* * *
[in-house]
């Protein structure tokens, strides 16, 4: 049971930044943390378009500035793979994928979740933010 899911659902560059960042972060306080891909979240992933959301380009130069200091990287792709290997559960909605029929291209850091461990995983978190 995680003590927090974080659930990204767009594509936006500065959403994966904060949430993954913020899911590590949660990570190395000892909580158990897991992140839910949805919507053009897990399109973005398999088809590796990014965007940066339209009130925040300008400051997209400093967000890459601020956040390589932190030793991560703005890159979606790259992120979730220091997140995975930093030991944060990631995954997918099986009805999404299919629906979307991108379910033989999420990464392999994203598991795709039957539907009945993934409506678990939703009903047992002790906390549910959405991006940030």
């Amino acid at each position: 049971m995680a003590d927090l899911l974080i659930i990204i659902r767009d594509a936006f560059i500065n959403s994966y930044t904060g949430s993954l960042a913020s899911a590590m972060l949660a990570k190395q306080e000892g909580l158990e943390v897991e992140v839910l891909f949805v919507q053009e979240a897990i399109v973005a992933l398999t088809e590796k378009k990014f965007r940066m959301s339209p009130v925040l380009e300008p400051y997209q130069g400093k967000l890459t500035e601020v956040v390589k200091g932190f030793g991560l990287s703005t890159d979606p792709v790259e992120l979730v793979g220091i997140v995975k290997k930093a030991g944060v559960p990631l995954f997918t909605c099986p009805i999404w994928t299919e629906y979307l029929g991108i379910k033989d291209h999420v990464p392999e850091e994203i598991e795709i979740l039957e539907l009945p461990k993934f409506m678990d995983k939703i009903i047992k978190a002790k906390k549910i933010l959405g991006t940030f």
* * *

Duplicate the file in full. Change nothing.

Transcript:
[in-house]
């Protein structure tokens, strides 16, 4: 049971930044943390378009500035793979994928979740933010 899911659902560059960042972060306080891909979240992933959301380009130069200091990287792709290997559960909605029929291209850091461990995983978190 995680003590927090974080659930990204767009594509936006500065959403994966904060949430993954913020899911590590949660990570190395000892909580158990897991992140839910949805919507053009897990399109973005398999088809590796990014965007940066339209009130925040300008400051997209400093967000890459601020956040390589932190030793991560703005890159979606790259992120979730220091997140995975930093030991944060990631995954997918099986009805999404299919629906979307991108379910033989999420990464392999994203598991795709039957539907009945993934409506678990939703009903047992002790906390549910959405991006940030």
């Amino acid at each position: 049971m995680a003590d927090l899911l974080i659930i990204i659902r767009d594509a936006f560059i500065n959403s994966y930044t904060g949430s993954l960042a913020s899911a590590m972060l949660a990570k190395q306080e000892g909580l158990e943390v897991e992140v839910l891909f949805v919507q053009e979240a897990i399109v973005a992933l398999t088809e590796k378009k990014f965007r940066m959301s339209p009130v925040l380009e300008p400051y997209q130069g400093k967000l890459t500035e601020v956040v390589k200091g932190f030793g991560l990287s703005t890159d979606p792709v790259e992120l979730v793979g220091i997140v995975k290997k930093a030991g944060v559960p990631l995954f997918t909605c099986p009805i999404w994928t299919e629906y979307l029929g991108i379910k033989d291209h999420v990464p392999e850091e994203i598991e795709i979740l039957e539907l009945p461990k993934f409506m678990d995983k939703i009903i047992k978190a002790k906390k549910i933010l959405g991006t940030f």